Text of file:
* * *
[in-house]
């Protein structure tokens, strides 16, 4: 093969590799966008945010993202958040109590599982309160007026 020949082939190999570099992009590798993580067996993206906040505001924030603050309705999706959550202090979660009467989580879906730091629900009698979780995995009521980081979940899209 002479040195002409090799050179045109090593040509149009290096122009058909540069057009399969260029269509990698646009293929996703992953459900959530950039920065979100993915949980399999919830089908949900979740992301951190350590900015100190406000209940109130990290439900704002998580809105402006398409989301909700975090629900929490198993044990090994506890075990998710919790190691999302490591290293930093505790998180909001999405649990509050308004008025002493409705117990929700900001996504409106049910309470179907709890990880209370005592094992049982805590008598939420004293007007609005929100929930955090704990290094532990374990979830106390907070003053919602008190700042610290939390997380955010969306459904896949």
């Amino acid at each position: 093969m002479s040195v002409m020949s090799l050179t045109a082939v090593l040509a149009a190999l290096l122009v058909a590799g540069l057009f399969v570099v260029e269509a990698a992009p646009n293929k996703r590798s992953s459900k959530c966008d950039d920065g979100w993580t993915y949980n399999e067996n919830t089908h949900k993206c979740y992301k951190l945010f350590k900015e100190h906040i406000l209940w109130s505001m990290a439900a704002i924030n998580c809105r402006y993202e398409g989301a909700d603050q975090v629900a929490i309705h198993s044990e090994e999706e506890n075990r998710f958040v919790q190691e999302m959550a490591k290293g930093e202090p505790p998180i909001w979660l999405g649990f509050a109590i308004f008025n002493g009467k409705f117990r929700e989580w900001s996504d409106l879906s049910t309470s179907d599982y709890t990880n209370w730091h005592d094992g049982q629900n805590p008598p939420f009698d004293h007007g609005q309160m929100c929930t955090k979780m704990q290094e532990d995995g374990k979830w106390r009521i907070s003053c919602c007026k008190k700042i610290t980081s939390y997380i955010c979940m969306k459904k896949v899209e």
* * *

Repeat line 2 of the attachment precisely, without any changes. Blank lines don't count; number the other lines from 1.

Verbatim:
């Protein structure tokens, strides 16, 4: 093969590799966008945010993202958040109590599982309160007026 020949082939190999570099992009590798993580067996993206906040505001924030603050309705999706959550202090979660009467989580879906730091629900009698979780995995009521980081979940899209 002479040195002409090799050179045109090593040509149009290096122009058909540069057009399969260029269509990698646009293929996703992953459900959530950039920065979100993915949980399999919830089908949900979740992301951190350590900015100190406000209940109130990290439900704002998580809105402006398409989301909700975090629900929490198993044990090994506890075990998710919790190691999302490591290293930093505790998180909001999405649990509050308004008025002493409705117990929700900001996504409106049910309470179907709890990880209370005592094992049982805590008598939420004293007007609005929100929930955090704990290094532990374990979830106390907070003053919602008190700042610290939390997380955010969306459904896949």